The vice president emphasized, “You look at the election cycle, and yes, it’s about Trump,” but there are also “anti-LGBTQ extremists running in down-ballot [races] across the country,” including North Carolina gubernatorial candidate and current Lieutenant Gov. Mark Robinson, a Republican, “who refers to LGBTQ people as filth.” The White House issued a statement calling his June 2021 remarks “repugnant and offensive.”

Emphasizing the contrast to win in November
“Joe Biden and I are very proud to be the most pro-LGBTQ administration in history,” Harris said, “and I think that on the other side of this equation in November, you’ve probably got one of the most anti-LGBTQ administrations in modern history.”

“I am an eternal optimist and I’m also a realist,” Harris said. “When we fight for our rights, we see progress — and we win. We have to be vigilant, though. We have to see what’s possible and then fight to get there, like passing the Equality Act,” legislation championed by the Biden-Harris administration that would prohibit discrimination on the basis of sexual orientation and gender identity in areas from housing and employment to lending and education.

“We’ve got to participate to get the Equality Act and things like that passed,” Harris said, adding, “I’m also clear-eyed” about “what’s happening on the other side of the ledger,” which means taking “seriously that these extremists are making their intentions clear, and we should take them at their word.”

Along with her experience growing up in the Bay Area, “which, proudly, was on the front lines of the gay liberation movement,” Harris said her perspective and approach have been influenced to a significant extent by LGBTQ leaders she has worked with over the years, including her first campaign manager, Jim Rivaldo, who had previously advised Harvey Milk in the history-making 1977 election in which he became the first openly gay man to hold public office in California.

“I grew up in politics believing in the coalition,” Harris said, “that no one should be made to fight alone. We all stand together in the fight for freedom and equality and civil rights, and so let’s balance out how we think about all of this stuff. We know what we stand for, so we know what to fight for, and therefore we will win.”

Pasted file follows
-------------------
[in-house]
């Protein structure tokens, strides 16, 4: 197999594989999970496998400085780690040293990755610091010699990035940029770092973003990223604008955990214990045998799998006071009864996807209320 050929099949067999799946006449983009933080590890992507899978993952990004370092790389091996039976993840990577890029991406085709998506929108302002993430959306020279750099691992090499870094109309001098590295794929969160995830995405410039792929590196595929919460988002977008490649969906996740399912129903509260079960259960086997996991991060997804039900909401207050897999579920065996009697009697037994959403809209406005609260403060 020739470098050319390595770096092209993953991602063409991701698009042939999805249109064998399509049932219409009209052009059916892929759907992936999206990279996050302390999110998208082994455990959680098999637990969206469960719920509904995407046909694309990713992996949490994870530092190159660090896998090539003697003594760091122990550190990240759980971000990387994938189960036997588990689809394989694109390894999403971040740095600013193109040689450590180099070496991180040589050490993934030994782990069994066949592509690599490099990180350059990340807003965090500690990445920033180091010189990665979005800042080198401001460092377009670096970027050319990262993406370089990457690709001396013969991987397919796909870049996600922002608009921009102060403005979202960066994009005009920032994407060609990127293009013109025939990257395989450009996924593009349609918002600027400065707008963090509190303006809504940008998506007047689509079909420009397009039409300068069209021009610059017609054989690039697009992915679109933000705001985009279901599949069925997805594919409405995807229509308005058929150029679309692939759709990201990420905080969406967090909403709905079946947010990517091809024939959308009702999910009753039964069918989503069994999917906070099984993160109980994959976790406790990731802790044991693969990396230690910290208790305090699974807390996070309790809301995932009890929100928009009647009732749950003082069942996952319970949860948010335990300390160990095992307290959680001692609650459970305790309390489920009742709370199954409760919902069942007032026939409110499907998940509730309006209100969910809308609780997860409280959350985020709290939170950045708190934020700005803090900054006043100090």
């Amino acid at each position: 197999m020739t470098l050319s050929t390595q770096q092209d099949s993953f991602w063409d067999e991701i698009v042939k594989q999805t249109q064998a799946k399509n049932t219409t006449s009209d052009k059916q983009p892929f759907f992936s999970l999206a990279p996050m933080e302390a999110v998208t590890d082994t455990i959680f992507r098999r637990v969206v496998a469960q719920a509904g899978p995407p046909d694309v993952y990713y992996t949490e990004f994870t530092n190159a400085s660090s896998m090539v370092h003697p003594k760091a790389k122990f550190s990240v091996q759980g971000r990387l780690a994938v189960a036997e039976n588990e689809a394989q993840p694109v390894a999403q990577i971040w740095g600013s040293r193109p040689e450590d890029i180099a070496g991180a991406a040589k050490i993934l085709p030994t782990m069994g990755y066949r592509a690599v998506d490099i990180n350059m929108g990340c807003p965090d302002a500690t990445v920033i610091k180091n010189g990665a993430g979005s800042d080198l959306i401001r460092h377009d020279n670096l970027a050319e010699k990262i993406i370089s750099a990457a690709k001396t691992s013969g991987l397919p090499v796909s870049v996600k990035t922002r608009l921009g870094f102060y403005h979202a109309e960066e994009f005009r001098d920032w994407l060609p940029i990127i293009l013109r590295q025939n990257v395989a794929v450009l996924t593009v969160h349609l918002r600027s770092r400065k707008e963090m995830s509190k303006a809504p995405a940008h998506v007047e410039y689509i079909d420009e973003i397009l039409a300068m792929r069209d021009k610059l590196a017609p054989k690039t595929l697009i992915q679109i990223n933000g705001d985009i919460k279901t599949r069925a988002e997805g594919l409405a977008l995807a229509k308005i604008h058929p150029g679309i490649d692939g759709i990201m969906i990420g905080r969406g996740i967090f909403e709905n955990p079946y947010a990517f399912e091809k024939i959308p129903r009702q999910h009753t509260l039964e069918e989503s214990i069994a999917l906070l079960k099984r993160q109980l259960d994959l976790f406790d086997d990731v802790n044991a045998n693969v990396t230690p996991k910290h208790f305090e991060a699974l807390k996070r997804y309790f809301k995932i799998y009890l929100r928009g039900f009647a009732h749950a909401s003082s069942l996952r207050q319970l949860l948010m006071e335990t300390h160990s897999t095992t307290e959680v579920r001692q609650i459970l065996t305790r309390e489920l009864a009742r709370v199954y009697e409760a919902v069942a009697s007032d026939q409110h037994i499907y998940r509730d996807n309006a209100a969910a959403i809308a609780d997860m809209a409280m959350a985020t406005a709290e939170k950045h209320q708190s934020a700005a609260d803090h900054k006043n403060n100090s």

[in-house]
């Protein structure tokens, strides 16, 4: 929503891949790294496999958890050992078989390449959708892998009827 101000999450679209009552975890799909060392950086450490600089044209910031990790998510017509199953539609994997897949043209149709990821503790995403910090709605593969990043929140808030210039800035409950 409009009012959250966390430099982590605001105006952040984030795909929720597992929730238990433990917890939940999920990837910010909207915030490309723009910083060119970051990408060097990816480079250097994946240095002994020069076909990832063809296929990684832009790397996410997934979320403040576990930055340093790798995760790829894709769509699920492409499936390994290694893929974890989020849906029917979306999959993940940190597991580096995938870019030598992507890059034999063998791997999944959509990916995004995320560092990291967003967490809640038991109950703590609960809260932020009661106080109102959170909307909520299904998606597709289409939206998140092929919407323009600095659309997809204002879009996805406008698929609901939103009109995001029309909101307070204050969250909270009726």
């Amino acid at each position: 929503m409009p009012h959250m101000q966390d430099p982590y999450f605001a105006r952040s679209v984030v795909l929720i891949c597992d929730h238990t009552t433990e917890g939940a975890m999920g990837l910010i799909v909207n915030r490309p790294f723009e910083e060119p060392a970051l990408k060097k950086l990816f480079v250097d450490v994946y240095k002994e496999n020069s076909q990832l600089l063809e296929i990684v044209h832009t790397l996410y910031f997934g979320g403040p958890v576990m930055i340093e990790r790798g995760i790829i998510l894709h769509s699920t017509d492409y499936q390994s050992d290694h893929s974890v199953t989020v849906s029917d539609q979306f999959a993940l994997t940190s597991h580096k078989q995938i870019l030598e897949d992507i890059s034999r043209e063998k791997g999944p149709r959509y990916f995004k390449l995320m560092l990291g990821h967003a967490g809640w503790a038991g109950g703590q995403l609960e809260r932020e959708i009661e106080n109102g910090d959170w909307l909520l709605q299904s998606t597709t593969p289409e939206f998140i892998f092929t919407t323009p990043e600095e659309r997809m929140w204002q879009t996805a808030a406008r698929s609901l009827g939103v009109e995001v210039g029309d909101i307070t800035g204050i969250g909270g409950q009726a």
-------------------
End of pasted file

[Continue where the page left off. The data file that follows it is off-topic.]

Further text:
Vice President Kamala Harris and staff (White House courtesy photo)

Harris puts LGBTQ people in positions of power
The Biden-Harris administration has appointed LGBTQ leaders throughout the federal government in record-breaking numbers, with high-profile examples including Transportation Secretary Pete Buttigieg, White House Press Secretary Karine Jean-Pierre and Adm. Rachel Levine, assistant secretary for health at the U.S. Department of Health and Human Services.

Likewise, many of the top deputies serving in the office of the vice president are LGBTQ — as were a number of Harris’s closest and highest-ranking advisers from the time she was district attorney through her tenure as U.S. senator.

“Every elected position I have had involves making decisions that will impact, invariably, hundreds of thousands to over hundreds of millions of people,” she said, and “I feel very strongly that decision-making” should “reflect the communities we are serving.”

“I want to have input and perspective from a diverse group of people who will have a diverse set of life experiences and perspectives that will help inform a good decision on my part,” Harris said.

On May 22, the Blade was invited to attend a meeting in which the vice president addressed members of her staff in the Eisenhower Executive Office Building ahead of Pride month.

“Increasingly,” Harris said, “it takes on a different meaning depending on what’s happening in the world, and while we’ve seen so much progress, we’ve also seen a decline.

“There are a lot of people who are in pain, or afraid, who are being attacked or fear being attacked in many ways that might be physical,” or otherwise by “forces that are trying to demean and trying to separate people and create divisions,” she said.

At the same time, Harris emphasized, “we have great power, those of us who work in this place, to remind people that we stand with them. You all heard me say many times, I strongly believe no one should remain silent.

“We’re all in this together,” she said. “And there’s so much that’s been part of the movement for LGBTQ+ rights that has been about an acknowledgment of the strength of the coalition.”

The vice president recalled how she had to fight to display the Pride flag outside her Senate office. “I had to fight, well, you know the story,” she said, gesturing to some members of her staff, “and I was just like, ‘I’m doing it,’” adding, “I did it, of course.”

“I’m very proud of every one of you, OK?” Harris said. “Thank you for being a leader in so many ways.”